Democratic presidential hopeful Bernie Sanders said Sunday he will not attend the annual American Israel Public Affairs Committee (AIPAC) conference in Washington.
On Twitter, the Vermont senator accused the lobbying group of providing a platform to leaders who "express bigotry" against the Palestinian people.
“The Israeli people have the right to live in peace and security. So do the Palestinian people,” Sanders tweeted. “I remain concerned about the platform AIPAC provides for leaders who express bigotry and oppose basic Palestinian rights. For that reason I will not attend their conference.”
In response, AIPAC released a statement slamming the Vermont Senator, calling his comments "outrageous."
"Senator Sanders has never attended our conference and that is evident from his outrageous comment," AIPAC said.
In fact, many of his own Senate and House Democratic colleagues and leaders speak from our platform to the over 18,000 Americans from widely diverse backgrounds - Democrats, Republicans, Jews, Christians, African Americans, Hispanic Americans, progressives, Veterans, students, members of the LGBTQ+ community - who participate in the conference to proclaim their support for the US-Israel relationship."
"By engaging in such an odious attack on this mainstream, bipartisan American political event, Senator Sanders is insulting his very own colleagues and the millions of Americans who stand with Israel. Truly shameful," the group added.
The annual AIPAC Conference is scheduled to take place in Washington D.C. on March 1-4.
Out of all the Democratic candidates running for president, Sanders has been the most outspoken on the Israeli-Palestinian issue, calling for an “even-handed” approach more sympathetic to the Palestinian cause.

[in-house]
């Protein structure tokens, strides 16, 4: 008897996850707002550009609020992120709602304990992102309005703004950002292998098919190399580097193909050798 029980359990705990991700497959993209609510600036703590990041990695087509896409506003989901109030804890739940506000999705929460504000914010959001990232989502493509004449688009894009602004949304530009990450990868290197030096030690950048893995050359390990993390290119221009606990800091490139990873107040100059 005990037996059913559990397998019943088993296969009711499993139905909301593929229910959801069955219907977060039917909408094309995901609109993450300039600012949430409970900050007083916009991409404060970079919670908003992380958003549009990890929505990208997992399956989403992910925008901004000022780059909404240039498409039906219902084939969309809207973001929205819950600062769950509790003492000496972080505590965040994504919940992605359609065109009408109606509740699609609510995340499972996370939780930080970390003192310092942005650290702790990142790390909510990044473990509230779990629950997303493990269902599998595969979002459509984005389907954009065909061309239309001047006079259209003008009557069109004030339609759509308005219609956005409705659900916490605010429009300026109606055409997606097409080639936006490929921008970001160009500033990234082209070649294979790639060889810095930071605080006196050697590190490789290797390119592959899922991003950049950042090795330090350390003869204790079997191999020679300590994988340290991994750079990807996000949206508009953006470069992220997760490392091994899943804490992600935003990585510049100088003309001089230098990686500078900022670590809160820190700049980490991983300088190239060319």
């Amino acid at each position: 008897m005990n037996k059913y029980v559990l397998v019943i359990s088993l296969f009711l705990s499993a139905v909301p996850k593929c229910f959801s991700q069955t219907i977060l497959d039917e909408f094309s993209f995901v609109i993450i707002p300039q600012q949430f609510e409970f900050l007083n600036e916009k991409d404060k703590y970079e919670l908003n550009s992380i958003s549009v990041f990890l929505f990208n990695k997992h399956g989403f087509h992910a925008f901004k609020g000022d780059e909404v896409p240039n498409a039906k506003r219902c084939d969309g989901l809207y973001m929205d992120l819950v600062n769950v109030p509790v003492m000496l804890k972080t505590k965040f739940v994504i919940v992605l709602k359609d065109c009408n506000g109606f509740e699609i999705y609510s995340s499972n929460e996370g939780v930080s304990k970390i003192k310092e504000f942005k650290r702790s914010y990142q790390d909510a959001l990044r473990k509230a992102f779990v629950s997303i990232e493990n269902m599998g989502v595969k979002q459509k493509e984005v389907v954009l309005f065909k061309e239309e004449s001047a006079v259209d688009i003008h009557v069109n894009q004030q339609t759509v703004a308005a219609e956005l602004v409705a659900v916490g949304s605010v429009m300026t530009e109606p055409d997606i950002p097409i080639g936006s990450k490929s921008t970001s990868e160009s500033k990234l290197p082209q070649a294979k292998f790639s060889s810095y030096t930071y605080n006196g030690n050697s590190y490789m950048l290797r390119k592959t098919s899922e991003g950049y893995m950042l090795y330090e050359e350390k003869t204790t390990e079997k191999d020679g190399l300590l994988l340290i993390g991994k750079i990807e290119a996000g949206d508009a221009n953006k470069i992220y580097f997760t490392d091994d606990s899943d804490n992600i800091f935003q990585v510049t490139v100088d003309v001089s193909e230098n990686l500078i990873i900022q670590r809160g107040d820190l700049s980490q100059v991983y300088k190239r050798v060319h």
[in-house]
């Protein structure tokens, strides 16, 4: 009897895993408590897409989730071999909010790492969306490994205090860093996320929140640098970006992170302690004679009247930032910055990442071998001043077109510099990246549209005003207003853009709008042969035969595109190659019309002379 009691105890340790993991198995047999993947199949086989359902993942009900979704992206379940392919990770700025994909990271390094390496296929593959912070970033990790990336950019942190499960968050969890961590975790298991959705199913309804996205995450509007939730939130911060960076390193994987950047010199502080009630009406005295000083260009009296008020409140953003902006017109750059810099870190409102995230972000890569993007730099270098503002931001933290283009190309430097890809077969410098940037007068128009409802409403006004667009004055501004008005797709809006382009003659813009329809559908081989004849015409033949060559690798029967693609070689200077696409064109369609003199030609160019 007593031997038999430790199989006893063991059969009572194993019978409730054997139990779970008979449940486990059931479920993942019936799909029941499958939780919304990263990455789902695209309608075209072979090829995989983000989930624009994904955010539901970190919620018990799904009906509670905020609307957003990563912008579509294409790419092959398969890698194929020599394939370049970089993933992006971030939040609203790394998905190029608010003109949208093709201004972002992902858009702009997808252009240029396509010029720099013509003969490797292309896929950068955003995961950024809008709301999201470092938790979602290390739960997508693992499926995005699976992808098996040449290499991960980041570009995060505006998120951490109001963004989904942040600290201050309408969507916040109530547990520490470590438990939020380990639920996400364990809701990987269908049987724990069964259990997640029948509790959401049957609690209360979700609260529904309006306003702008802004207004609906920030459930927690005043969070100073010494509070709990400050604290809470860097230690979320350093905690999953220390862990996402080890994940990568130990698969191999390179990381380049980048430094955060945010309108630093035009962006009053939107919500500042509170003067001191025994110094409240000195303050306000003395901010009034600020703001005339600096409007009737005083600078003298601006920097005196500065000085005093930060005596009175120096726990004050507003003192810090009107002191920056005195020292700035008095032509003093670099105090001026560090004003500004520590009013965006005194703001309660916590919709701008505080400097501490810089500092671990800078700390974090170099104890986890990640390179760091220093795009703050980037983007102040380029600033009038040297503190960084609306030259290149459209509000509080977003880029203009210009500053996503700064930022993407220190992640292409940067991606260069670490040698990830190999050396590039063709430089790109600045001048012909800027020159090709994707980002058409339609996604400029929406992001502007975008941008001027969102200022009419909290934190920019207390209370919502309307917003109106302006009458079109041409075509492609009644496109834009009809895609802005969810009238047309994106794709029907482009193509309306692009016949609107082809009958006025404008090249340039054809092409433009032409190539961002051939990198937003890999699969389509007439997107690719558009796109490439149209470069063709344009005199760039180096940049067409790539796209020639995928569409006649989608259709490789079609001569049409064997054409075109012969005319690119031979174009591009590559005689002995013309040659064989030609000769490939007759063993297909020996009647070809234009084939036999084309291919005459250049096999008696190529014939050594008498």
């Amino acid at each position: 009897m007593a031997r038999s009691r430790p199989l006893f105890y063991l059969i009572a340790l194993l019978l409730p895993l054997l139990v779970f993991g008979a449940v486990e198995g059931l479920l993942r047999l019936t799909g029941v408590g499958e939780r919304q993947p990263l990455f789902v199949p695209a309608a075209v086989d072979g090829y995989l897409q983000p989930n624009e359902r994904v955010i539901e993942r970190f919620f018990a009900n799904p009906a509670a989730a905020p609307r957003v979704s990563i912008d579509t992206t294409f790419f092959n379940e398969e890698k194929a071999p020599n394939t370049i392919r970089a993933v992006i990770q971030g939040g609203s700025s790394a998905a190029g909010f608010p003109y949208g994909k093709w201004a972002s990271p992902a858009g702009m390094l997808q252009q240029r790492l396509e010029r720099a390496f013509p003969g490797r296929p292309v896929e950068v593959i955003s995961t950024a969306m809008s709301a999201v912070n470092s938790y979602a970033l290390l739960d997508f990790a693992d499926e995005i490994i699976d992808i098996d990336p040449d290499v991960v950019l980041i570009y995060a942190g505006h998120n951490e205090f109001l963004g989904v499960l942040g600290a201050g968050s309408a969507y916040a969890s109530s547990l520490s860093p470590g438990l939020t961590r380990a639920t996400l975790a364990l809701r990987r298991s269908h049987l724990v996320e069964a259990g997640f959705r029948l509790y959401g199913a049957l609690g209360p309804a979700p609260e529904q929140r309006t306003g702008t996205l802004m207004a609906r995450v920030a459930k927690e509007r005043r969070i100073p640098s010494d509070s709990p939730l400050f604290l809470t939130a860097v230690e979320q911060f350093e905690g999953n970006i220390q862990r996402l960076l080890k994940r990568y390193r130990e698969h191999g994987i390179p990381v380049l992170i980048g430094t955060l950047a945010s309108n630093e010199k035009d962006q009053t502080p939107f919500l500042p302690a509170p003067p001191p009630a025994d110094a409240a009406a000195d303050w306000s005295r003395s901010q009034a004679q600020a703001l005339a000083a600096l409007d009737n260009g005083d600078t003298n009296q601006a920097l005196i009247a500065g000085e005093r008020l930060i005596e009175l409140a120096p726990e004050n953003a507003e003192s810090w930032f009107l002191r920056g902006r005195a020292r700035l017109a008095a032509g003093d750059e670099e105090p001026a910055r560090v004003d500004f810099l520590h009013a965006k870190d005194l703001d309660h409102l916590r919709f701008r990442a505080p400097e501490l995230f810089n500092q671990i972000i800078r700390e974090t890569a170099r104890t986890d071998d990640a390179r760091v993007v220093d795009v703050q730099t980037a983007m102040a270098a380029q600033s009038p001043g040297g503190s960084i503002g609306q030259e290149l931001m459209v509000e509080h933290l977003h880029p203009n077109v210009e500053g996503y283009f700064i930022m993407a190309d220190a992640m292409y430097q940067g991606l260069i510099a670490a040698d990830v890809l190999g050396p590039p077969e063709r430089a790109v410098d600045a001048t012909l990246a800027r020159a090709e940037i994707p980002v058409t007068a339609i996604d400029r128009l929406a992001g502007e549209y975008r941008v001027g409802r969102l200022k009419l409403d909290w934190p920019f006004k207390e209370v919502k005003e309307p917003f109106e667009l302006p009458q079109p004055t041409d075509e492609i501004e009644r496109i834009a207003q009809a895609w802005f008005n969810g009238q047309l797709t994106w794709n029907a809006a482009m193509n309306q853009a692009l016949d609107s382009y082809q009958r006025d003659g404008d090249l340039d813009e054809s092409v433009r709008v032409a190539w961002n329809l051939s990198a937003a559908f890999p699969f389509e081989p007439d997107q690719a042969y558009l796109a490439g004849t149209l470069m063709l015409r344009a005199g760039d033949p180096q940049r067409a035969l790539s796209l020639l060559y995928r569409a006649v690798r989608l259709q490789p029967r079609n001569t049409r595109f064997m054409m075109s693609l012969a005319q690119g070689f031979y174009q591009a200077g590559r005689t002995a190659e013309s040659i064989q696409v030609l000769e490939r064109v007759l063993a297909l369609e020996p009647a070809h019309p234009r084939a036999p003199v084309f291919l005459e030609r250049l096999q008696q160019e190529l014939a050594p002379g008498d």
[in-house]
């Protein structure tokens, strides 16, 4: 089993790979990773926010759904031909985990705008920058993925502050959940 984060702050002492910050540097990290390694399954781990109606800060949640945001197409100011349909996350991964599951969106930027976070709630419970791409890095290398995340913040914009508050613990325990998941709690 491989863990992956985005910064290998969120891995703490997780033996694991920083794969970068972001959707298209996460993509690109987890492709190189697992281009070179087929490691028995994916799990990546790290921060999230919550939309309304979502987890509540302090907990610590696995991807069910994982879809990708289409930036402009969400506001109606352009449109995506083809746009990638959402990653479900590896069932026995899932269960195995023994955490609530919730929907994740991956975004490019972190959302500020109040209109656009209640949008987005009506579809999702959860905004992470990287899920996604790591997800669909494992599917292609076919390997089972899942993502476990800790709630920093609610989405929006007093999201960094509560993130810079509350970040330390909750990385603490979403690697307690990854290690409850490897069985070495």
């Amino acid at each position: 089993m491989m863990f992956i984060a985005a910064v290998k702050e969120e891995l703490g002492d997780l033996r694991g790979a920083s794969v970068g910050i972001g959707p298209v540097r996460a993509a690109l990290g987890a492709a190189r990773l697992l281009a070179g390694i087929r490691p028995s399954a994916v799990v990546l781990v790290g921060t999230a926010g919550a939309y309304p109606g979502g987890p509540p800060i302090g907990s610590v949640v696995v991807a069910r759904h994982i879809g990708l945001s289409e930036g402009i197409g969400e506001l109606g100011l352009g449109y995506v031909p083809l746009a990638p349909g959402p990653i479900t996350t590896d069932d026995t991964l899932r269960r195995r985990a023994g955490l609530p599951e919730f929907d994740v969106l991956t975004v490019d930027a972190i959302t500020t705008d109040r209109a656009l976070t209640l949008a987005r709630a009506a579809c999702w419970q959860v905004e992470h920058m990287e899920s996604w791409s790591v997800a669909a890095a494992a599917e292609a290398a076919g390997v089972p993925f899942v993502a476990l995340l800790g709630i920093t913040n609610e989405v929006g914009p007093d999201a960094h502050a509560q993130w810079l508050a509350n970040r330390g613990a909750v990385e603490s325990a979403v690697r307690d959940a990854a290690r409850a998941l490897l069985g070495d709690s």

That has included openly considering cutting American aid to Israel to pressure the nation to curb its settlement enterprise, enter peace talks with the Palestinians and improve the humanitarian crisis in Gaza.
“I would use the leverage of $3.8 billion,” he said last October. “It is a lot of money, and we cannot give it carte blanche to the Israeli government, or for that matter to any government at all. We have a right to demand respect for human rights and democracy.”
Sanders, who is Jewish, has long ties to Israel. He spent months living on a kibbutz in the 1960s — an experience he has cited in the past to affirm his commitment to Israel’s security.
“I am very proud to be Jewish and look forward to being the first Jewish president,” he said at a J Street conference in October 2019. “I spent many months on a kibbutz in Israel. I believe absolutely not only in the right of Israel to exist but the right to exist in peace and security. That’s not a question.”
“But what I also believe,” he continued, “is the Palestinian people have a right to live in peace and security as well.”
News agencies contributed to this report